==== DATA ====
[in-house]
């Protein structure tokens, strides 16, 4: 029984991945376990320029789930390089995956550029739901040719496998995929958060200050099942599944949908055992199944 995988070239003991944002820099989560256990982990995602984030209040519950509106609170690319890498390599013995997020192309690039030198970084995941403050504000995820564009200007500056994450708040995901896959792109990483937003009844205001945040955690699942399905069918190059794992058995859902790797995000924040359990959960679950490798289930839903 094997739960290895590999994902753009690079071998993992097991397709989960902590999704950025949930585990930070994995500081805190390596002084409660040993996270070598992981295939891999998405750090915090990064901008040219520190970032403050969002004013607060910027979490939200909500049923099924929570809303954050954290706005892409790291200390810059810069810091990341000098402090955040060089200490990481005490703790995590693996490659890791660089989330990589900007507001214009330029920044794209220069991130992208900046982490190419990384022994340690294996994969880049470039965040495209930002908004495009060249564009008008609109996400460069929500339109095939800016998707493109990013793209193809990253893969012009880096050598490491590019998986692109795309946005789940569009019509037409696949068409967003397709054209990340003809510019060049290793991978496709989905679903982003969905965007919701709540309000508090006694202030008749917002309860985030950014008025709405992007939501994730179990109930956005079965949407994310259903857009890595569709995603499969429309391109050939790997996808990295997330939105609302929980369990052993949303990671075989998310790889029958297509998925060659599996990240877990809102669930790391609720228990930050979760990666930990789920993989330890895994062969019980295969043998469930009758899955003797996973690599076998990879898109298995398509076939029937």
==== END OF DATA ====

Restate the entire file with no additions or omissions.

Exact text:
[in-house]
């Protein structure tokens, strides 16, 4: 029984991945376990320029789930390089995956550029739901040719496998995929958060200050099942599944949908055992199944 995988070239003991944002820099989560256990982990995602984030209040519950509106609170690319890498390599013995997020192309690039030198970084995941403050504000995820564009200007500056994450708040995901896959792109990483937003009844205001945040955690699942399905069918190059794992058995859902790797995000924040359990959960679950490798289930839903 094997739960290895590999994902753009690079071998993992097991397709989960902590999704950025949930585990930070994995500081805190390596002084409660040993996270070598992981295939891999998405750090915090990064901008040219520190970032403050969002004013607060910027979490939200909500049923099924929570809303954050954290706005892409790291200390810059810069810091990341000098402090955040060089200490990481005490703790995590693996490659890791660089989330990589900007507001214009330029920044794209220069991130992208900046982490190419990384022994340690294996994969880049470039965040495209930002908004495009060249564009008008609109996400460069929500339109095939800016998707493109990013793209193809990253893969012009880096050598490491590019998986692109795309946005789940569009019509037409696949068409967003397709054209990340003809510019060049290793991978496709989905679903982003969905965007919701709540309000508090006694202030008749917002309860985030950014008025709405992007939501994730179990109930956005079965949407994310259903857009890595569709995603499969429309391109050939790997996808990295997330939105609302929980369990052993949303990671075989998310790889029958297509998925060659599996990240877990809102669930790391609720228990930050979760990666930990789920993989330890895994062969019980295969043998469930009758899955003797996973690599076998990879898109298995398509076939029937």